Darkwave

Eerie Family ‘Eerie Family’

From the smouldering embers of spooky garage rock project The Hex Dispensers comes Eerie Family, a gloom pop outfit that creeps upon you like John Carpenter’s The Fog upon the good people of Antonio Bay…

Trading punk assault for shadowy darkwave, Taylor duo Alex Cuervo and Alyse Mervosh presents a debut LP of thrilling Gothic pop, caustic tales of exploding suns, the entity at the foot of your bed, and greeting the beckoning finger of death with a grin.

Eerie Family kicks off with the maddeningly infectious ‘Everybody Disappear’, an organ stomper with Link Wray guitar and rib-cage xylophones backing the ice cool dual vocals, describing with relish a sudden empty world. Mervosh’s skittish drums flutter against smoggy keys on the cavernous ‘Dead Stars Still Shine on Us Tonight, before taking a turn for the morose with ‘I Am Tarantula’, echoes of The Cure’s ‘Lullaby’ backed with the steady beat of The Shangri-La’s, hollow bass and keys create an atmosphere both dark yet strangely comforting. The quiet terror of crushing, brutal routines we dream of escaping is channeled on the doomy ‘Bloodless’, and icy finale ‘After Some Deliberation They Concluded’ ends the record with a funeral waltz, an examination of mortality voiced by the Capuchin corpses of Palermo against Pornography viola like synth drones.

You only need enough friends, to carry your casket when you’re dead’. Despite the mordant front, Eerie Family reveals itself to be a stirring, and at times romantic, statement, never afraid to allow the light of a good tune or sentiment lie among the dread. Always seductive and evocative, Eerie Family is a dynamic chiller which moves you, excites you, but never drains you.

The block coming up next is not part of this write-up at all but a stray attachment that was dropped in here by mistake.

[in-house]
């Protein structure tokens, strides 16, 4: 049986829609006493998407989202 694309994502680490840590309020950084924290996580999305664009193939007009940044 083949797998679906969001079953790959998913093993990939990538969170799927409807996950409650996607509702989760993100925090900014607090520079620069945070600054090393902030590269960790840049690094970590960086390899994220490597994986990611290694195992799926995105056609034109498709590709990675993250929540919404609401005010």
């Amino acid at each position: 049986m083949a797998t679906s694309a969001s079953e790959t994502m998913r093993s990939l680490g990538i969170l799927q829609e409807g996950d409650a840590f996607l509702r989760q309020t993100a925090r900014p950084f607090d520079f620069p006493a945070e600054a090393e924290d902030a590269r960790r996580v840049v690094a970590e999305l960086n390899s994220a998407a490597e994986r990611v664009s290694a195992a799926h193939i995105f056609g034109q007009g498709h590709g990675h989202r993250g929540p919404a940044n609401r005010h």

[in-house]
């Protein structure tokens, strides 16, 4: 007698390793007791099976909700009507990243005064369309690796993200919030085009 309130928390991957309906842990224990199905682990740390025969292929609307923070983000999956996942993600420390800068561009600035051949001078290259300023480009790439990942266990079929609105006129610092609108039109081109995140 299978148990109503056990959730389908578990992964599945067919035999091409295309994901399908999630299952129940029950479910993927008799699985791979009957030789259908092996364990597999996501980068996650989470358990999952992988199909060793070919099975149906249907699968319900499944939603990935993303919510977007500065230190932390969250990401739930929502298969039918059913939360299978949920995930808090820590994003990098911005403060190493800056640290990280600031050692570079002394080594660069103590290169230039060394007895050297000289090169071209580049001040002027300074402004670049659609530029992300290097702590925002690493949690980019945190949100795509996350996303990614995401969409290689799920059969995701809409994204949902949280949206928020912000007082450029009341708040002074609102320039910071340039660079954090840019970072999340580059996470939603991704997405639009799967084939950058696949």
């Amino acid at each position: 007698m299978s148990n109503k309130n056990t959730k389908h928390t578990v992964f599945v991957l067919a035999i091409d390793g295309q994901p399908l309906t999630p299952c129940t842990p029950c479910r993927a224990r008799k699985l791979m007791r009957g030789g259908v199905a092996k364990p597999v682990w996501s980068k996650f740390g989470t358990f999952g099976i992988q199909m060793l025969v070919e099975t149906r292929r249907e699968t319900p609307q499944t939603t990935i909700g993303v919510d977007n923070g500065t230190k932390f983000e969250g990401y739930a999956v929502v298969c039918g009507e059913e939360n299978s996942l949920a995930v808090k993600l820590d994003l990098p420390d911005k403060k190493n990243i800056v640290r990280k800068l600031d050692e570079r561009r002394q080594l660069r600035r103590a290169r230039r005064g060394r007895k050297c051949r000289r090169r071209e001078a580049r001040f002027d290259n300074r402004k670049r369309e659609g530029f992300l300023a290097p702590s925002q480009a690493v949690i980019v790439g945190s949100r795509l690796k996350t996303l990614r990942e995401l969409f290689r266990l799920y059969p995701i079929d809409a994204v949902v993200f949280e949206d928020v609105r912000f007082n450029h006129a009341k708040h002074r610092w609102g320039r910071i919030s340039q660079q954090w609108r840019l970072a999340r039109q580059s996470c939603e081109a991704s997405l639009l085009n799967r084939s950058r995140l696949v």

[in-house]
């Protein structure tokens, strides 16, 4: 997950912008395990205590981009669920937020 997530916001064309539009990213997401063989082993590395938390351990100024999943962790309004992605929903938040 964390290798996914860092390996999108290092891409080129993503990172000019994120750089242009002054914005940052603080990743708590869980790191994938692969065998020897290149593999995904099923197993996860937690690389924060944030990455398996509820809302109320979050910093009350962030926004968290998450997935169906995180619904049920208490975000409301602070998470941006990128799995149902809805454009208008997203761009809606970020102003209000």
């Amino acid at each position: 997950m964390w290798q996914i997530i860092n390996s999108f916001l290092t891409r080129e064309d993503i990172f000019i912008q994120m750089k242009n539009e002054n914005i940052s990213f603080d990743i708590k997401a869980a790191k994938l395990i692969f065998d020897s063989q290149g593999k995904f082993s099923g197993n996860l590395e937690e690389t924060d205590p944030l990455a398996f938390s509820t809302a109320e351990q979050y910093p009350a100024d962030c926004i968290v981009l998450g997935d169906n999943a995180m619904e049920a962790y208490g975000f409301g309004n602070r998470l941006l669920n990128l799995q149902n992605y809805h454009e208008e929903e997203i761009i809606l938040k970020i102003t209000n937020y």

New Haunts ‘Worlds Left Behind’

The inanimate, the dead. Everything here lives‘ Alice Sheridan croons on album closer ‘Ice’. The sparks which fly off these contradictions fuel New Haunts’s debut LP Worlds Left Behind both aurally and lyrically, the antagonism between light and dark, beauty and horror.

Worlds Left Behind, mastered and mixed at Bristol’s Free House Studios, is nine tracks of dark-wave, Gothic synth-pop which balances serene atmospherics with nightmarish infernos. Opener ‘Ingrained’ is stunningly cinematic, an electrifying showcase of ethereal sonics and rousing drums with thick synth stabs surrounding Sheridan’s exquisite, goose-pimple vocals. ‘Hymns’ is a gorgeous acclamation to the spiritual binding agent music and art can be, with celestial production reminiscent of Kate Bush’s The Sensual World. Self-titled ‘New Haunts’ is a funeral march, Death in June organs chill the air and further Sheridan’s juxtapositions: ‘Everyone a stranger, anyone a friend.’

Aggression is never too far away, lulled into a false sense of security, you can be smacked sideways with a track like ‘Waves’, a cavernous slab of crunchy electronics and subterranean drums close in on you, a chaotic howl of the visceral oppression of the external world invading our inner beings. Pornography keys swell and drone on the icy ‘Left Me Cold’, whereas ‘Safe out Here’ sees Sheridan adopt a more conversational vocal delivery, frosty reverb punctuated by stuttering drum machines all amount to a thrilling disquiet.

In a scene which can be wrought with uninspired derivatives and by-numbers goth, New Haunts has delivered a debut album demonstrating just how stirring and affecting the dark-wave genre can be, while also producing a piece of work utterly her own. Worlds Left Behind is a powerful artistic statement on the universal and eternal conflicts of life, that profound sadness and the giddy heights of joy are forever fighting each other.